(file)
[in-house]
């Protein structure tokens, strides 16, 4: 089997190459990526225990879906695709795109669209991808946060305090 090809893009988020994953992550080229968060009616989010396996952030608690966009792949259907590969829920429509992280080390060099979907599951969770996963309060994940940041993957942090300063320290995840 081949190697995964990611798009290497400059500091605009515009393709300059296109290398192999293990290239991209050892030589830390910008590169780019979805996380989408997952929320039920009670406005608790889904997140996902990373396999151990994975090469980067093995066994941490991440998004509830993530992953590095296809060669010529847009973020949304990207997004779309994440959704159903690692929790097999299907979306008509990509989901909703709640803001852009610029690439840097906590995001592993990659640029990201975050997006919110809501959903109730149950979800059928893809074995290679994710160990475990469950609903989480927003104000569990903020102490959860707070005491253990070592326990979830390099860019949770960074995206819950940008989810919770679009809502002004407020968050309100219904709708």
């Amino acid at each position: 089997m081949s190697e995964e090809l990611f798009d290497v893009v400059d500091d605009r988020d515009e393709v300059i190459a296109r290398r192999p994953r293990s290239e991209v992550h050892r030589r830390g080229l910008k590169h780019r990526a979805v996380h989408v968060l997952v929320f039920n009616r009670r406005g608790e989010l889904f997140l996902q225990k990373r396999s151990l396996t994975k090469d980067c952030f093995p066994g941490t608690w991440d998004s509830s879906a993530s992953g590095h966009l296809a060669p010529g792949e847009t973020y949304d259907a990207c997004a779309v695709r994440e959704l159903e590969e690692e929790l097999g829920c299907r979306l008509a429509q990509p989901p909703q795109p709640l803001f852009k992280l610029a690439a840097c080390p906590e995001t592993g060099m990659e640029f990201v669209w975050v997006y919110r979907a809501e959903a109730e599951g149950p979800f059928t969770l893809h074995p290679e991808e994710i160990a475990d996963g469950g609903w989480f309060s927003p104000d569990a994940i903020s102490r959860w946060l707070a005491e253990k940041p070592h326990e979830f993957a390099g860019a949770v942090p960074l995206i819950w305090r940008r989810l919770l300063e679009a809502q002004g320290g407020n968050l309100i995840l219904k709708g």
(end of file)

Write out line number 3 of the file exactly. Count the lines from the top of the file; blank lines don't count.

């Amino acid at each position: 089997m081949s190697e995964e090809l990611f798009d290497v893009v400059d500091d605009r988020d515009e393709v300059i190459a296109r290398r192999p994953r293990s290239e991209v992550h050892r030589r830390g080229l910008k590169h780019r990526a979805v996380h989408v968060l997952v929320f039920n009616r009670r406005g608790e989010l889904f997140l996902q225990k990373r396999s151990l396996t994975k090469d980067c952030f093995p066994g941490t608690w991440d998004s509830s879906a993530s992953g590095h966009l296809a060669p010529g792949e847009t973020y949304d259907a990207c997004a779309v695709r994440e959704l159903e590969e690692e929790l097999g829920c299907r979306l008509a429509q990509p989901p909703q795109p709640l803001f852009k992280l610029a690439a840097c080390p906590e995001t592993g060099m990659e640029f990201v669209w975050v997006y919110r979907a809501e959903a109730e599951g149950p979800f059928t969770l893809h074995p290679e991808e994710i160990a475990d996963g469950g609903w989480f309060s927003p104000d569990a994940i903020s102490r959860w946060l707070a005491e253990k940041p070592h326990e979830f993957a390099g860019a949770v942090p960074l995206i819950w305090r940008r989810l919770l300063e679009a809502q002004g320290g407020n968050l309100i995840l219904k709708g």